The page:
Epilepsy is scary, treatment shouldn’t be
We are a team of 12 passionate students from KU Leuven who bring our scientific knowledge, creative input and energy to the platform provided to us by SensUs. We belong to multiple branches of science, ranging from bioinformatics to nano-technology, and hope to work towards developing a biosensor that can enable drug monitoring in epileptic patients.
Why a biosensor?
About 70% of epileptic patients take only medication and remain attack free, however, it is nearly impossible for them to monitor drug concentration in their blood. Existing solutions in the market account as expensive devices that can only be accessed or operated by professional lab-workers . In many cases they are difficult for the patients to even interpret on their own. In saying so, we acknowledge that epilepsy has indeed affected almost 50 million people globally, of which 80% live in low/middle-income countries. It is imperative for us students to use our skills and energy for a purpose that can possibly help ameliorate millions of lives in the future. In this regard, biosensors have proven to be a great facility to help detect bodily chemicals due to their high specificity, user-friendliness and durability. Considering all the present-day research and struggles of epileptic patients, we believe that developing this biosensor can undoubtedly improve their quality of life.
Why we, the students, decide to take part in SensUs?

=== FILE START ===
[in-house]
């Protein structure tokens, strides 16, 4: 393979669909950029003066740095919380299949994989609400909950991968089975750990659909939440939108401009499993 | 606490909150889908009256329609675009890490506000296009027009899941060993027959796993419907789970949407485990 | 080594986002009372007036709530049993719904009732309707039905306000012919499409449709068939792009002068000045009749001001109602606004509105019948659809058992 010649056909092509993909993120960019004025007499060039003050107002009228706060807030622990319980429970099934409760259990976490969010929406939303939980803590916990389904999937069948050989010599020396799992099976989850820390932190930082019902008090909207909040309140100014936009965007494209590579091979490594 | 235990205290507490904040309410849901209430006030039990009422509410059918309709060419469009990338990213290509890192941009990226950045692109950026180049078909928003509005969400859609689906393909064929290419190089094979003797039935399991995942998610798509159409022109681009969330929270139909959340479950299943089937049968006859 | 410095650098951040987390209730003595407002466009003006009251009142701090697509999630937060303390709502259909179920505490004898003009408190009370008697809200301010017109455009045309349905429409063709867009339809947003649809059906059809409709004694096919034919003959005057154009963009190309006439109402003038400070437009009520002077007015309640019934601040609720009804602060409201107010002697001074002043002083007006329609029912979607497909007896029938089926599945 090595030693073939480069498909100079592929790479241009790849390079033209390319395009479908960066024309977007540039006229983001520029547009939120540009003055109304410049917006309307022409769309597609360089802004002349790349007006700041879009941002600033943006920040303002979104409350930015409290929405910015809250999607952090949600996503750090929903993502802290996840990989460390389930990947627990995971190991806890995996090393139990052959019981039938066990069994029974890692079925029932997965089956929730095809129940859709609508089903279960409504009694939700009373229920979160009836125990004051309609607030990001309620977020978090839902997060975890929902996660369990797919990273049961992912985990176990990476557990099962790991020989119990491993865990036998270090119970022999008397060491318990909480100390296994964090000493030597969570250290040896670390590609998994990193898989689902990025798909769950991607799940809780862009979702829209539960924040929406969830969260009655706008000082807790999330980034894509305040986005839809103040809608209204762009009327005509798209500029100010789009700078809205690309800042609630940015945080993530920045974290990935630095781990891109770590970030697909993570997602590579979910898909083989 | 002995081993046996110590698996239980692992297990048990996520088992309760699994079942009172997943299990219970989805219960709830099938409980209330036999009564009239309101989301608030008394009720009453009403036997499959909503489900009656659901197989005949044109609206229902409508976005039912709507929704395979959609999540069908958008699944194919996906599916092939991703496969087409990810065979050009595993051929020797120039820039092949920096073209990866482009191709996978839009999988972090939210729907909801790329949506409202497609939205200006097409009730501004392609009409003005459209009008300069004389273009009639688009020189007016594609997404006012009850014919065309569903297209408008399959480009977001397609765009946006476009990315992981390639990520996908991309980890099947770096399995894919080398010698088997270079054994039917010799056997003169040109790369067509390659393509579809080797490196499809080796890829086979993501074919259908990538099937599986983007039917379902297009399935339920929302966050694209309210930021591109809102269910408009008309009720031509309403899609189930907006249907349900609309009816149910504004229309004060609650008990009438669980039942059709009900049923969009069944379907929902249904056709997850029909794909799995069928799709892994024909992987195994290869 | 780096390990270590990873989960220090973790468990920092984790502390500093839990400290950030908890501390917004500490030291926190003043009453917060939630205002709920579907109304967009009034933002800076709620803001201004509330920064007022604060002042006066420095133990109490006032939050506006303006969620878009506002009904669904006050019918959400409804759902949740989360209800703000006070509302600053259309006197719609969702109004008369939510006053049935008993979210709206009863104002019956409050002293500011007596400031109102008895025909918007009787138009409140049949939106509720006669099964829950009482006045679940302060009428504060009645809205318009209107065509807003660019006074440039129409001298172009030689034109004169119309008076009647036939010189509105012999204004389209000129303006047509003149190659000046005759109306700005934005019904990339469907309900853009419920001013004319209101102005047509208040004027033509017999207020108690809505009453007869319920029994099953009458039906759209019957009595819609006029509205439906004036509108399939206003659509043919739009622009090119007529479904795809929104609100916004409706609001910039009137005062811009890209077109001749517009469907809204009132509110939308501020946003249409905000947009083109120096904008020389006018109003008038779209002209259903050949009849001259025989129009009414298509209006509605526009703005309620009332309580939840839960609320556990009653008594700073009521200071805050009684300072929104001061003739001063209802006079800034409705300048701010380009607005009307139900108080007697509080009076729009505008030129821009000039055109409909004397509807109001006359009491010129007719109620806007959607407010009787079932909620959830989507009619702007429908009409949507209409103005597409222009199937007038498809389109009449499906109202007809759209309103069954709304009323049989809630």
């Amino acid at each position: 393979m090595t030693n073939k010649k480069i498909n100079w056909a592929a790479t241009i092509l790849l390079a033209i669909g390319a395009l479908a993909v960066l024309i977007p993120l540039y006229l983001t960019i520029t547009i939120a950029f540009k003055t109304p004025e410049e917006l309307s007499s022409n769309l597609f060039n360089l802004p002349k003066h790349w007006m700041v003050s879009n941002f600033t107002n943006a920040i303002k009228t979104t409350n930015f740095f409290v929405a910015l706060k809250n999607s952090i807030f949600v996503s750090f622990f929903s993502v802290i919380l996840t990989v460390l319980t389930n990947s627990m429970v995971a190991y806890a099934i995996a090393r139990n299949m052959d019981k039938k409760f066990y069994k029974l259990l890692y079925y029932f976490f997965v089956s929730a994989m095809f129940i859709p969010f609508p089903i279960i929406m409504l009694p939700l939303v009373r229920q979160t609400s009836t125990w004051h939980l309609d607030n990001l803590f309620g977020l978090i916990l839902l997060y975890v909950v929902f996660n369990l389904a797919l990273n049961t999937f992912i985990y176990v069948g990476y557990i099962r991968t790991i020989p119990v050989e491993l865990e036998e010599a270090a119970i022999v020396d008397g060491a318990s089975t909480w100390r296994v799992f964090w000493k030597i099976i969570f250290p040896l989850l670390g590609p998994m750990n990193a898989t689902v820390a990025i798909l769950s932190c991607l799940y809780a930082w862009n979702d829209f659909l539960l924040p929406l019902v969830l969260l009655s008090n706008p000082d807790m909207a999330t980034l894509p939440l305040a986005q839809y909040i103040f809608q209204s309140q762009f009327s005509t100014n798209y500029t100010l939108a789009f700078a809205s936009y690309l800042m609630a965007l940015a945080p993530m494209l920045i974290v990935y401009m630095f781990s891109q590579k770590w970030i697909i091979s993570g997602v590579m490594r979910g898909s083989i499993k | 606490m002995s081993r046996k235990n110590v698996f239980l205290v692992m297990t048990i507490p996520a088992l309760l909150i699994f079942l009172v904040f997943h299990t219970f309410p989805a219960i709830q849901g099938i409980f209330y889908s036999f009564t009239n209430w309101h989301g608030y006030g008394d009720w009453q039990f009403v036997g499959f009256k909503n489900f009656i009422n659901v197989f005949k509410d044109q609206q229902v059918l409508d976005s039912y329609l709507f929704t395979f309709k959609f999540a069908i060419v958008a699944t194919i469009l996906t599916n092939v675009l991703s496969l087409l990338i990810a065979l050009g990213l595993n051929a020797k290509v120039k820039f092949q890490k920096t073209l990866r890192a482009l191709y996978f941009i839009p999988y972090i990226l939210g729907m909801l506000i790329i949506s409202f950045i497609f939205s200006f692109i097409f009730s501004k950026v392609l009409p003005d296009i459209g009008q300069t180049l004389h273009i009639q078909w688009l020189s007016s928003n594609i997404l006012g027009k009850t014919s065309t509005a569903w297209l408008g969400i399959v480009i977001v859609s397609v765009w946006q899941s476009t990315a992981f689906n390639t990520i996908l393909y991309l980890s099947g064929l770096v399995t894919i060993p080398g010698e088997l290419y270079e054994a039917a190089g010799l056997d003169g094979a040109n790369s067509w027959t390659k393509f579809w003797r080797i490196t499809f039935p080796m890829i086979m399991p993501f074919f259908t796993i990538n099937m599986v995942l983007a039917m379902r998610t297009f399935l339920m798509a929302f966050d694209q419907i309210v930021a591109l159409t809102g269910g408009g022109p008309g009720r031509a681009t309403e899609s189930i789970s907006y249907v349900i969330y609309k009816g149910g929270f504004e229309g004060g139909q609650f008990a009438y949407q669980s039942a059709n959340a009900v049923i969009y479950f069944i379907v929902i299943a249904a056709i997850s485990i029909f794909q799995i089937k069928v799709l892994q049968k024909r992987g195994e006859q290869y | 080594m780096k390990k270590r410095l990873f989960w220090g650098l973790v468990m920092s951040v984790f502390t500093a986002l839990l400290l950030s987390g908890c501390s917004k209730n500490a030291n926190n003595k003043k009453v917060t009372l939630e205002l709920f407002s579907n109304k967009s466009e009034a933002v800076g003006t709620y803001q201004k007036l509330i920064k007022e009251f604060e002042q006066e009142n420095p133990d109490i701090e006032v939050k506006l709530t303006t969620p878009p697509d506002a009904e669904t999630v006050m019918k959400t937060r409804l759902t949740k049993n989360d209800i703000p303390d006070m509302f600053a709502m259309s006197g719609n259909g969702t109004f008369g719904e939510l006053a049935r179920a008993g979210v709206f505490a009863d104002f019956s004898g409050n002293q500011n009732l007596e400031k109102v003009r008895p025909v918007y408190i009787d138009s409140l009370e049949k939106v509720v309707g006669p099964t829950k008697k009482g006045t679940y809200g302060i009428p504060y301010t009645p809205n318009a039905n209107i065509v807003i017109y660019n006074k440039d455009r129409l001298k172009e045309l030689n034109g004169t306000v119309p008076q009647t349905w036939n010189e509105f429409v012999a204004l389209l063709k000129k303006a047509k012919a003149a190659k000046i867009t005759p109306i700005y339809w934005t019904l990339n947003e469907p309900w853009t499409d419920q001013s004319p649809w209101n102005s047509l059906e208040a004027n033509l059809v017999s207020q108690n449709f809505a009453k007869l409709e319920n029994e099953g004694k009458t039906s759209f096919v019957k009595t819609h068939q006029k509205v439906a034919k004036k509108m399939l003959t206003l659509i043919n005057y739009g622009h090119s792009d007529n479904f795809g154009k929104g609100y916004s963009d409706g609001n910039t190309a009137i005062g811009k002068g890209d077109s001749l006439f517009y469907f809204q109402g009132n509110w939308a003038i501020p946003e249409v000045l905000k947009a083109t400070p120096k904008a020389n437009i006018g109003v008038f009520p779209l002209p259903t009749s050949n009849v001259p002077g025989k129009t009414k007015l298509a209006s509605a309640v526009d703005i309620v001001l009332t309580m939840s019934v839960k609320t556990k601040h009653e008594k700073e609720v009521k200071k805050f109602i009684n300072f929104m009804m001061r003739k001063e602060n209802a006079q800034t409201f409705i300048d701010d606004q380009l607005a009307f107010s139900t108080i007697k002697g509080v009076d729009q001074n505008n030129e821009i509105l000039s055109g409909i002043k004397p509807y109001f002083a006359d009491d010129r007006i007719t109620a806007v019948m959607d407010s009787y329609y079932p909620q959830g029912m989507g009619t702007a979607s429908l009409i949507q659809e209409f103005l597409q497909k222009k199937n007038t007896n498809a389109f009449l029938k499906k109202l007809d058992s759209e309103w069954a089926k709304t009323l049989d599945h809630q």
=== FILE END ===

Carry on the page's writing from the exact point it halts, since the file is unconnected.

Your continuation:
We as students in the field of science are aware that we are the future generation to work in the biomedical research field. We will be the one to challenge the research and use of technology to bring better, faster and ambitiously cheaper health care to the world. That is why we decided that we start early with this task! Our current project builds on the advantages of using a biosensor, but there is ample scope of improving and creating more detection techniques, medical devices and medication. SensUs is a platform that already reaches a wide audience of researchers, medical workers and patients that can benefit with new-age medicine and technology. In our case, we cater to epileptic patients. Health care is rapidly changing towards personalised medicine, and developing this particular biosensor will help this evolution. Even if our device is not the best it will help research in the time to come. Besides possibly making a mark in the healthcare field, we also decided to take part in this competition for personal development. This is a great opportunity for us to develop certain skills that we will need when we graduate from attending classes and start working in the real world. This experience allows us to work in a multidisciplinary team and figure out how to work with different kinds of people. Remarkably, we would learn a lot from working in a lab as we are challenged to tackle problems and not just follow what is written in the protocol.